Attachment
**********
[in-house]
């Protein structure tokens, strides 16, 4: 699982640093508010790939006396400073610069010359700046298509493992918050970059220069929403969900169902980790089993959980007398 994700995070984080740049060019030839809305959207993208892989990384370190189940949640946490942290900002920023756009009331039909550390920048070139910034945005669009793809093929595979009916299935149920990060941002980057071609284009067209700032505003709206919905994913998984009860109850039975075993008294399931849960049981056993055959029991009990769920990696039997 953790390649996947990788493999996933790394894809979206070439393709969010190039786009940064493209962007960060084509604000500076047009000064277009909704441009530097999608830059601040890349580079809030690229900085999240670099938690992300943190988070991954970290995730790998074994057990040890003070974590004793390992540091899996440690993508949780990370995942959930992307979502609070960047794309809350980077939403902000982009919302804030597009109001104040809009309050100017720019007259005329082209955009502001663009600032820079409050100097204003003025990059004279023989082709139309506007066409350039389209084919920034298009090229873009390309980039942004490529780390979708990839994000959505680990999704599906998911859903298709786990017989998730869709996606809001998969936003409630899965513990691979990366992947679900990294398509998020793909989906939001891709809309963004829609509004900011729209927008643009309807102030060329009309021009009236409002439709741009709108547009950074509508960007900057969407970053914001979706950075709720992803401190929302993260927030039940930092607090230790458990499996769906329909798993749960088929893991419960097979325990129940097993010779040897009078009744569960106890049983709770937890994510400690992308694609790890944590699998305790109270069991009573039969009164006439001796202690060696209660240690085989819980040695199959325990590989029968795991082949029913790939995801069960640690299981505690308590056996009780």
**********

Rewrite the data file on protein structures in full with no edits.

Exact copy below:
[in-house]
């Protein structure tokens, strides 16, 4: 699982640093508010790939006396400073610069010359700046298509493992918050970059220069929403969900169902980790089993959980007398 994700995070984080740049060019030839809305959207993208892989990384370190189940949640946490942290900002920023756009009331039909550390920048070139910034945005669009793809093929595979009916299935149920990060941002980057071609284009067209700032505003709206919905994913998984009860109850039975075993008294399931849960049981056993055959029991009990769920990696039997 953790390649996947990788493999996933790394894809979206070439393709969010190039786009940064493209962007960060084509604000500076047009000064277009909704441009530097999608830059601040890349580079809030690229900085999240670099938690992300943190988070991954970290995730790998074994057990040890003070974590004793390992540091899996440690993508949780990370995942959930992307979502609070960047794309809350980077939403902000982009919302804030597009109001104040809009309050100017720019007259005329082209955009502001663009600032820079409050100097204003003025990059004279023989082709139309506007066409350039389209084919920034298009090229873009390309980039942004490529780390979708990839994000959505680990999704599906998911859903298709786990017989998730869709996606809001998969936003409630899965513990691979990366992947679900990294398509998020793909989906939001891709809309963004829609509004900011729209927008643009309807102030060329009309021009009236409002439709741009709108547009950074509508960007900057969407970053914001979706950075709720992803401190929302993260927030039940930092607090230790458990499996769906329909798993749960088929893991419960097979325990129940097993010779040897009078009744569960106890049983709770937890994510400690992308694609790890944590699998305790109270069991009573039969009164006439001796202690060696209660240690085989819980040695199959325990590989029968795991082949029913790939995801069960640690299981505690308590056996009780």